On a less serious note, I want to thank you, Judge Bill Aleshire, for analyzing LPT reports. I'm confident any fines against our treasurers for errors will be less than had the LPT paid for your help. And thanks, Bill, for the witty humor ["Libertarian Ganders Goosed by Aleshire – 216 Times," News, June 9]. Punish work is more tolerable when the lines are funny.

Wes Benedict

Executive director

Libertarian Party of Texas

"Evan, Why Don't You Play More Blues?' Now, "I Do.'

Dear Editor,

Yeah, Clifford Antone was a straight-shooter. If you think about it, he had a lot of patience hearing music his whole life that wasn't the blues. He put up with all of it while he redefined what the blues is and are to a couple of generations of young people.

The only way to judge an impresario is to count up the number of artists they broke to national and international audiences and how many old timers they took care of. In Clifford's case, the number is too great to count. To put it in perspective, the whole of my hometown of Washington, D.C., in my lifetime, has not done the above for one artist. Austin was lucky.

Clifford and I only hung out alone a couple of times, and I sang and played guitar at one of his birthday parties with him on bass, cuz the white boys were late, but I remember him saying about 1986, "Evan, why don't you play more blues?"

I do.


Evan Johns

Vancouver, B.C.

Baumgarten Mocks Science

Dear Editor,

I question why, in her review of An Inconvenient Truth [Film Listings, June 2], Marjorie Baumgarten would choose to mock Al Gore's exhibit of scientific data ("wonkish charts and graphs depicting currents and temperatures and such"). Isn't science the point here? I'd like to think that viewers of this film could understand a simple line graph illustrating the correlation between atmospheric CO2 levels and temperature.

Baumgarten spent the majority of her review on useless and tired character analysis of Gore rather than addressing the serious issue at hand. She illustrates our cultural shortsighted inattention to real issues (ex.: global warming).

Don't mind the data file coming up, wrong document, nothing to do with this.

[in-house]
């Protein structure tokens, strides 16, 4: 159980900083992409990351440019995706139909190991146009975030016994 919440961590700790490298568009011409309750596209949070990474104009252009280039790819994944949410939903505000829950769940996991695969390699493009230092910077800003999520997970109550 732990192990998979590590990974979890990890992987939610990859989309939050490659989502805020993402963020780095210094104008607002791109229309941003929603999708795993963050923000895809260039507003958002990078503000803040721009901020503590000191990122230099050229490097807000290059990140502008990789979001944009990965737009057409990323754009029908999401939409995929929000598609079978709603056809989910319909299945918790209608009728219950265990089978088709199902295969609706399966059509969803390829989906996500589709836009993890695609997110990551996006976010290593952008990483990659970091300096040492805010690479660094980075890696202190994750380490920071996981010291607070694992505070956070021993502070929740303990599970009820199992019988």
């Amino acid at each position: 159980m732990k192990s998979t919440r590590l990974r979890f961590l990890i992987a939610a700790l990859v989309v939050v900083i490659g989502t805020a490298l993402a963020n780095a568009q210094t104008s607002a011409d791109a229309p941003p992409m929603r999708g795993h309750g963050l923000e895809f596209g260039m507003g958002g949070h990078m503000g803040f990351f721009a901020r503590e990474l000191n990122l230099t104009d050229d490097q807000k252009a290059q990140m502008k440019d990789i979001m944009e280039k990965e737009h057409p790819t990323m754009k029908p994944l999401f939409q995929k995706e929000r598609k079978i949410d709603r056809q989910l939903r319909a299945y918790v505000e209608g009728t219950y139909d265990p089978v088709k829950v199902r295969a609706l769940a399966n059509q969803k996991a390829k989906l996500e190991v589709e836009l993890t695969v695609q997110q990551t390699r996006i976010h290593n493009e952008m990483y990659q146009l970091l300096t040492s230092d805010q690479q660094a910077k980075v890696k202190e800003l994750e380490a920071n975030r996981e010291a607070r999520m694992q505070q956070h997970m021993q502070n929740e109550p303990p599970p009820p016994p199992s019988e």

This is also illustrated by the cartoon Cars showing at 11 theatres while a smart film about global warming is at one theatre.

Go see the film!

Ginger McGilvray

Don't Misuse Parking Tags!

Dear Editor,

Thanks for the piece on the misuse of handicapped-parking hangtags ["The Lame, the Halt, and the Parking Thieves," News, June 9]. My mom is 91 and uses a walker (barely). So it makes me especially mad when I see a vehicle with a hangtag pull into a reserved disability space and the driver and passengers get out and they all look and act like they could play for the Dallas Cowboys.

Michael Levy

Constitutional Fidelity

Dear Editor,

This is to commend Louis Black for devoting a column to the Constitution – and for actually getting it right ["Page Two," June 9]. Most editorial writers, on the rare occasions when they discuss the topic, get something wrong. I also commend him for complaining that both conservatives and progressives depart from constitutional fidelity. Sounds like you are coming around to the libertarian view.

I hope you have found useful in preparing that article.

Jon Roland

Limbaugh-Meets-Coulter Babble

Dear Editor,

In response to Vance McDonald's Limbaugh-meets-Coulter psychobabble "Restricting Freedom to Save It" ["Postmarks," June 9] ... well, where to begin?

In his rantings, Mr. McDonald strings together Fox News echo-chamber terms including "neo-leftist," "moral bankruptcy," "moral relativism," "Islamic fascist" ... oh yeah, throw in "national security" and "freedom," as if he had some profound insight on geopolitics.

Let's clear the air because the bullshit is pretty thick here.

Neo-leftist? This term is a red herring to the actual problem for our country and the world ... neo-conservatism.

The Bush administration, whose names read out as the roll call of the Project for the New American Century (who wrote the neo-con manifesto), exploited a national tragedy to enter into a war they had planned in the 1990s while the murderer of nearly 3,000 Americans is rarely mentioned and is still free after nearly six years.